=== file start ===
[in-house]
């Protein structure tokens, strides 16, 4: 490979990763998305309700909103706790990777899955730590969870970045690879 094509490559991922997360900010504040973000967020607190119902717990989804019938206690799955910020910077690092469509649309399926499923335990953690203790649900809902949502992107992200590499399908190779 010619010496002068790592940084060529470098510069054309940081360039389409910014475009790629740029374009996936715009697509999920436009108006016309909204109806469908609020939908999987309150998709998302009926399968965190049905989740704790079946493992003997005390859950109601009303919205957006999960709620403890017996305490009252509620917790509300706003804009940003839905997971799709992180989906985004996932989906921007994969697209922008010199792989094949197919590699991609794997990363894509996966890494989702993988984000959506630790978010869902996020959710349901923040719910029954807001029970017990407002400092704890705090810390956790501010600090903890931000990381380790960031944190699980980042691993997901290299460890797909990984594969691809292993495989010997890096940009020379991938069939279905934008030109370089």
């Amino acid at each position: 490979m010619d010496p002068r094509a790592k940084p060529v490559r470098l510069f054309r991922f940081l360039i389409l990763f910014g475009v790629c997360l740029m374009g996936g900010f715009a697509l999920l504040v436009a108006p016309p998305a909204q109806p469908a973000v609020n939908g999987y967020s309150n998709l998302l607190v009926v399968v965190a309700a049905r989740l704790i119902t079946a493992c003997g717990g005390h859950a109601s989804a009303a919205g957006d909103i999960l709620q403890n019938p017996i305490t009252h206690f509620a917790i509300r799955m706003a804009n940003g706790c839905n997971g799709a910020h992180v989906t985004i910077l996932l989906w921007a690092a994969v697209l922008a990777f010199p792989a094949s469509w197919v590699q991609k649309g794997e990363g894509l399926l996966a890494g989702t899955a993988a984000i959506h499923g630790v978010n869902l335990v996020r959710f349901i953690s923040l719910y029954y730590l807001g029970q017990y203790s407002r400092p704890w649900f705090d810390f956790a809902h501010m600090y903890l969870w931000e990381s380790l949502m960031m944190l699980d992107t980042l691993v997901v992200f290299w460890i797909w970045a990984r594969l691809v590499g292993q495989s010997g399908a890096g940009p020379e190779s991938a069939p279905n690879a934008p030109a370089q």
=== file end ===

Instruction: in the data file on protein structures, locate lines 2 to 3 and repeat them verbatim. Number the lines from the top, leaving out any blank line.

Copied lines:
């Protein structure tokens, strides 16, 4: 490979990763998305309700909103706790990777899955730590969870970045690879 094509490559991922997360900010504040973000967020607190119902717990989804019938206690799955910020910077690092469509649309399926499923335990953690203790649900809902949502992107992200590499399908190779 010619010496002068790592940084060529470098510069054309940081360039389409910014475009790629740029374009996936715009697509999920436009108006016309909204109806469908609020939908999987309150998709998302009926399968965190049905989740704790079946493992003997005390859950109601009303919205957006999960709620403890017996305490009252509620917790509300706003804009940003839905997971799709992180989906985004996932989906921007994969697209922008010199792989094949197919590699991609794997990363894509996966890494989702993988984000959506630790978010869902996020959710349901923040719910029954807001029970017990407002400092704890705090810390956790501010600090903890931000990381380790960031944190699980980042691993997901290299460890797909990984594969691809292993495989010997890096940009020379991938069939279905934008030109370089």
């Amino acid at each position: 490979m010619d010496p002068r094509a790592k940084p060529v490559r470098l510069f054309r991922f940081l360039i389409l990763f910014g475009v790629c997360l740029m374009g996936g900010f715009a697509l999920l504040v436009a108006p016309p998305a909204q109806p469908a973000v609020n939908g999987y967020s309150n998709l998302l607190v009926v399968v965190a309700a049905r989740l704790i119902t079946a493992c003997g717990g005390h859950a109601s989804a009303a919205g957006d909103i999960l709620q403890n019938p017996i305490t009252h206690f509620a917790i509300r799955m706003a804009n940003g706790c839905n997971g799709a910020h992180v989906t985004i910077l996932l989906w921007a690092a994969v697209l922008a990777f010199p792989a094949s469509w197919v590699q991609k649309g794997e990363g894509l399926l996966a890494g989702t899955a993988a984000i959506h499923g630790v978010n869902l335990v996020r959710f349901i953690s923040l719910y029954y730590l807001g029970q017990y203790s407002r400092p704890w649900f705090d810390f956790a809902h501010m600090y903890l969870w931000e990381s380790l949502m960031m944190l699980d992107t980042l691993v997901v992200f290299w460890i797909w970045a990984r594969l691809v590499g292993q495989s010997g399908a890096g940009p020379e190779s991938a069939p279905n690879a934008p030109a370089q």